I’m a big fan of Jack Bogle and Vanguard, so I was interested to see that Vanguard has made some fairly substantial changes to their Target Date Funds (TDFs).
A TDF is a mutual fund that is designed for working people who know roughly when they will retire. For example, if I want to retire at 67 when my Social Security payments begin, I would buy a 2040 TDF.
As I get older and closer to my target retirement date, the TDF automatically becomes more conservative, reducing stocks and adding to bonds.
TDFs aren’t inherently good or bad. I think they are fine products, especially for small investors when they are reasonably priced like Vanguards products.
I like looking at the asset allocations in other firms TDFs because it gives a good sense of how the firm thinks that you should invest (there are other factors, but it’s a reasonable proxy).
We have our own models, but I keep track of what a lot of firms are doing, looking for ideas and making sure we’re not way in left field (we’re not).
Vanguard’s big change is that they are dramatically upping their allocation to non-US stocks. Currently, they invest 30 percent of their stock allocation internationally and they are bumping that up 10 percentage points to 40 percent.
For reference, our non-US stock weighting is about 25 percent of stocks, somewhat less than their current allocation and meaningfully less than their intended weight.
Vanguard says that they are increasing their international allocation to reduce single country risk (which would have to refer to the US) and because the costs of investing overseas has fallen dramatically.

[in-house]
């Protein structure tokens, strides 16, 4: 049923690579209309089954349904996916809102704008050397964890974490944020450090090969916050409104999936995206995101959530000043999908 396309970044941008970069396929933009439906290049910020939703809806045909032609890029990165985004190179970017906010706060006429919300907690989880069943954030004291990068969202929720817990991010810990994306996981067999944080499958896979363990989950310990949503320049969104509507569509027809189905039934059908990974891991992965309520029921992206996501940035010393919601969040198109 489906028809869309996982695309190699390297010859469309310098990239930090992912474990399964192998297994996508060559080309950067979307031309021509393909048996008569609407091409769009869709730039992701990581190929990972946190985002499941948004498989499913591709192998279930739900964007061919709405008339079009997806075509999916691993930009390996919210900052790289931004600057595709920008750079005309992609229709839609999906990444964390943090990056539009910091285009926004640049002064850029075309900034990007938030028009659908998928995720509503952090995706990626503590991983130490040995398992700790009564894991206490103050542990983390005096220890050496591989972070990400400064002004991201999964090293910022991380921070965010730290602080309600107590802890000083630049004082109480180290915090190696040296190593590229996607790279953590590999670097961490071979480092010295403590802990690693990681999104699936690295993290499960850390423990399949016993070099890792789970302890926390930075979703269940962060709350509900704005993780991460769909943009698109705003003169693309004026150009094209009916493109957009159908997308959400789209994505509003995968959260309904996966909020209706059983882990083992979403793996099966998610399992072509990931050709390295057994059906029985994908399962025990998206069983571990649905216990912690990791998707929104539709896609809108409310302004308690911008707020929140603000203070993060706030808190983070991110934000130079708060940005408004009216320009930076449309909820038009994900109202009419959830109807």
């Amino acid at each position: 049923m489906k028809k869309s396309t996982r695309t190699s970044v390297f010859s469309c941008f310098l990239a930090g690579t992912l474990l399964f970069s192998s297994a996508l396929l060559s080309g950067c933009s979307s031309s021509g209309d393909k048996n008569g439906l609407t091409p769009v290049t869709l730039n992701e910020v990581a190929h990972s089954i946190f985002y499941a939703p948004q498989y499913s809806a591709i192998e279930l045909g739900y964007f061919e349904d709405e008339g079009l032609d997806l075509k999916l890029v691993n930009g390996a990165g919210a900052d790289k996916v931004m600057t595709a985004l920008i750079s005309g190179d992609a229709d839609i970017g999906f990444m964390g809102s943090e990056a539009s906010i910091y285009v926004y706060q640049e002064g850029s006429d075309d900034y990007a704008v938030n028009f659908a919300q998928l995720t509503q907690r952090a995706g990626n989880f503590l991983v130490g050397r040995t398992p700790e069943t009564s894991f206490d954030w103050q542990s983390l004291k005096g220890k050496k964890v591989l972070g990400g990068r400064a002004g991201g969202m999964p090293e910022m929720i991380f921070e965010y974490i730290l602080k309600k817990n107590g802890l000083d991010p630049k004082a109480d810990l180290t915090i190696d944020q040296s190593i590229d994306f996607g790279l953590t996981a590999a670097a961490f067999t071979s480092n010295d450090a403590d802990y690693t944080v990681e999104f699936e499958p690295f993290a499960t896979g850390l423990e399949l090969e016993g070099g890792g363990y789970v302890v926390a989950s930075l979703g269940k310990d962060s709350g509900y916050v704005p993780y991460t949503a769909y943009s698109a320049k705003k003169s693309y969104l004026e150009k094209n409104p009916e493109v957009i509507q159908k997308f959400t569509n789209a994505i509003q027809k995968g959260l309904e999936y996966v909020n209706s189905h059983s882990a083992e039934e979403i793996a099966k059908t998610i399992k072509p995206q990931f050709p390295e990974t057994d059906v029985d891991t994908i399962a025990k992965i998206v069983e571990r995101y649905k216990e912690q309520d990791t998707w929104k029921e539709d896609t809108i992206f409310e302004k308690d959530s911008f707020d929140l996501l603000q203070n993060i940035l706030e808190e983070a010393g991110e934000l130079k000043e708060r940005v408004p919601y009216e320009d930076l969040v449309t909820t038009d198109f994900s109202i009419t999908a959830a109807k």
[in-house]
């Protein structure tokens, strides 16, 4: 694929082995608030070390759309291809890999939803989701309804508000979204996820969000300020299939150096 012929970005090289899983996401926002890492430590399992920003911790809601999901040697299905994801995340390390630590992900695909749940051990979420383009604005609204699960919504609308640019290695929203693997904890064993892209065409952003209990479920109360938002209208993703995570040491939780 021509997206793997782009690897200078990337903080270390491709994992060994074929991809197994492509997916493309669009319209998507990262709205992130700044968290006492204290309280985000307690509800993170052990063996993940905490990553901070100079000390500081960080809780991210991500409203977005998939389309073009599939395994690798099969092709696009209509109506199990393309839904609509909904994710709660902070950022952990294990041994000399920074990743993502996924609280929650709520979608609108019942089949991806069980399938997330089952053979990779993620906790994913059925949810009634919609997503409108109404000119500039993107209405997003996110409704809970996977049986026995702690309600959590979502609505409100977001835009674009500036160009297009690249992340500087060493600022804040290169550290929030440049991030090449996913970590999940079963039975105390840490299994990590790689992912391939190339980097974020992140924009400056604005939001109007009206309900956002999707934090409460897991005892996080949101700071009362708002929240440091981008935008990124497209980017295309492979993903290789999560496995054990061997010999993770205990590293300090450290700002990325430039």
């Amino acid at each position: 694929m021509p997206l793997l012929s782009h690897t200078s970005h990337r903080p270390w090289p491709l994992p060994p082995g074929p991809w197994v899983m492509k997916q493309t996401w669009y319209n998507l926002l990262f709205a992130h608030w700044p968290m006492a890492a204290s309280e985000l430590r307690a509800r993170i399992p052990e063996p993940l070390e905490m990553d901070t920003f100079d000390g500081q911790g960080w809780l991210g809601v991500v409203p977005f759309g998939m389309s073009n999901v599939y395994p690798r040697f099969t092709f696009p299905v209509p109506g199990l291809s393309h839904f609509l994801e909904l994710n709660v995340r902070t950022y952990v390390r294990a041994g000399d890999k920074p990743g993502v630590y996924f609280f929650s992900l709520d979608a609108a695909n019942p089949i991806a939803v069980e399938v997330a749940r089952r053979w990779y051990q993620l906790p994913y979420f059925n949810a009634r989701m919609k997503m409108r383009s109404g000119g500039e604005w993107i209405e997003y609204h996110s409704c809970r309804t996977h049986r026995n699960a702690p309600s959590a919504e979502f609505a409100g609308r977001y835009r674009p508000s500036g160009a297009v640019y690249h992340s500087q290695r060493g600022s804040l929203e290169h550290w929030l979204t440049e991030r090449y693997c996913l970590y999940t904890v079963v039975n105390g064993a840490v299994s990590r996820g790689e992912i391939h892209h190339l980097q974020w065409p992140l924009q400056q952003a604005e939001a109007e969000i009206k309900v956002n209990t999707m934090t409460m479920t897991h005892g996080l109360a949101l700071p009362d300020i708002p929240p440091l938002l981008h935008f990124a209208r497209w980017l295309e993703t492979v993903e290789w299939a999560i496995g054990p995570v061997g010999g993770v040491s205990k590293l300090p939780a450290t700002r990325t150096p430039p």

Although they don’t say as much, I think there is another factor at work, which is that they think that returns from overseas stocks are likely to be higher outside the US in the next 10 years.
And, I’m not the only one either – a number of market observers are making the same call, including Vanguard in their annually published Economic and Investment Outlook.
The last Outlook was published last December and they forecast global stock returns around five to eight percent in the next ten years (along with a much wider, though less likely range of returns).
For good reason, Vanguard makes it difficult to read their precise average expected return. They don’t want people to take that number as a single point forecast and are making it clear that they don’t have a crystal ball and are only making ballpark estimates.
That said, it’s clear from their chart (which I’m not supposed to republish, otherwise I would show it) that their estimates for non-US stocks are closer to nine percent while their US estimates are closer to six percent.
Last year, people hated their non-US stock exposure because it barely broke even while the S&P 500 earned double digit returns.
It’s easy to look at the news from Europe and Japan and feel nervousness about returns in those countries, which is precisely what makes them attractive from an investment standpoint. As Warren Buffet likes to say, ‘be fearful when others are greedy and greedy when others are fearful.’
Obviously, that’s a lot easier said than done. I don’t imagine that we will be changing our non-US weightings dramatically anytime soon, but I am definitely taking notice of Vanguard’s new position, whatever their reasons may be.